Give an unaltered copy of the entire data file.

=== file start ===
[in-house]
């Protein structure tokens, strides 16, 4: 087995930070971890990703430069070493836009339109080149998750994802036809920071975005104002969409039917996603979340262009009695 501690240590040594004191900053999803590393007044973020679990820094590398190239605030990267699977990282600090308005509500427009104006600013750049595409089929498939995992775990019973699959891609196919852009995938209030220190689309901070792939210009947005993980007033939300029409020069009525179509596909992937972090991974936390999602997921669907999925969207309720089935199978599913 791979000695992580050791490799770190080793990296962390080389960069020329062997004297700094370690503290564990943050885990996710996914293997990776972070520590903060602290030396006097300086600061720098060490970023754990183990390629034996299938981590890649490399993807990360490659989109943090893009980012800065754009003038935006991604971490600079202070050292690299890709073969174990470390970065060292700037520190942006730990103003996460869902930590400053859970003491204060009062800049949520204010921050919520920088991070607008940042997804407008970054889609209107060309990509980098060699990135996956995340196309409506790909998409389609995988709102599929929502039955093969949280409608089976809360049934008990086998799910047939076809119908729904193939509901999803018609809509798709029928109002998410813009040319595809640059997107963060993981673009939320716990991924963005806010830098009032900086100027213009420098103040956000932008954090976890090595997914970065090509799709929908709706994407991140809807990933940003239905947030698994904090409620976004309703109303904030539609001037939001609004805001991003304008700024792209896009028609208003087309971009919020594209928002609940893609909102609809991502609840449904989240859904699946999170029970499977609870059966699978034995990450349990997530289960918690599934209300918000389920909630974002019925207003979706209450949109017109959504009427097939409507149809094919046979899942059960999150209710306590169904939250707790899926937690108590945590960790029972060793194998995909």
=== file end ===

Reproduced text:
[in-house]
């Protein structure tokens, strides 16, 4: 087995930070971890990703430069070493836009339109080149998750994802036809920071975005104002969409039917996603979340262009009695 501690240590040594004191900053999803590393007044973020679990820094590398190239605030990267699977990282600090308005509500427009104006600013750049595409089929498939995992775990019973699959891609196919852009995938209030220190689309901070792939210009947005993980007033939300029409020069009525179509596909992937972090991974936390999602997921669907999925969207309720089935199978599913 791979000695992580050791490799770190080793990296962390080389960069020329062997004297700094370690503290564990943050885990996710996914293997990776972070520590903060602290030396006097300086600061720098060490970023754990183990390629034996299938981590890649490399993807990360490659989109943090893009980012800065754009003038935006991604971490600079202070050292690299890709073969174990470390970065060292700037520190942006730990103003996460869902930590400053859970003491204060009062800049949520204010921050919520920088991070607008940042997804407008970054889609209107060309990509980098060699990135996956995340196309409506790909998409389609995988709102599929929502039955093969949280409608089976809360049934008990086998799910047939076809119908729904193939509901999803018609809509798709029928109002998410813009040319595809640059997107963060993981673009939320716990991924963005806010830098009032900086100027213009420098103040956000932008954090976890090595997914970065090509799709929908709706994407991140809807990933940003239905947030698994904090409620976004309703109303904030539609001037939001609004805001991003304008700024792209896009028609208003087309971009919020594209928002609940893609909102609809991502609840449904989240859904699946999170029970499977609870059966699978034995990450349990997530289960918690599934209300918000389920909630974002019925207003979706209450949109017109959504009427097939409507149809094919046979899942059960999150209710306590169904939250707790899926937690108590945590960790029972060793194998995909």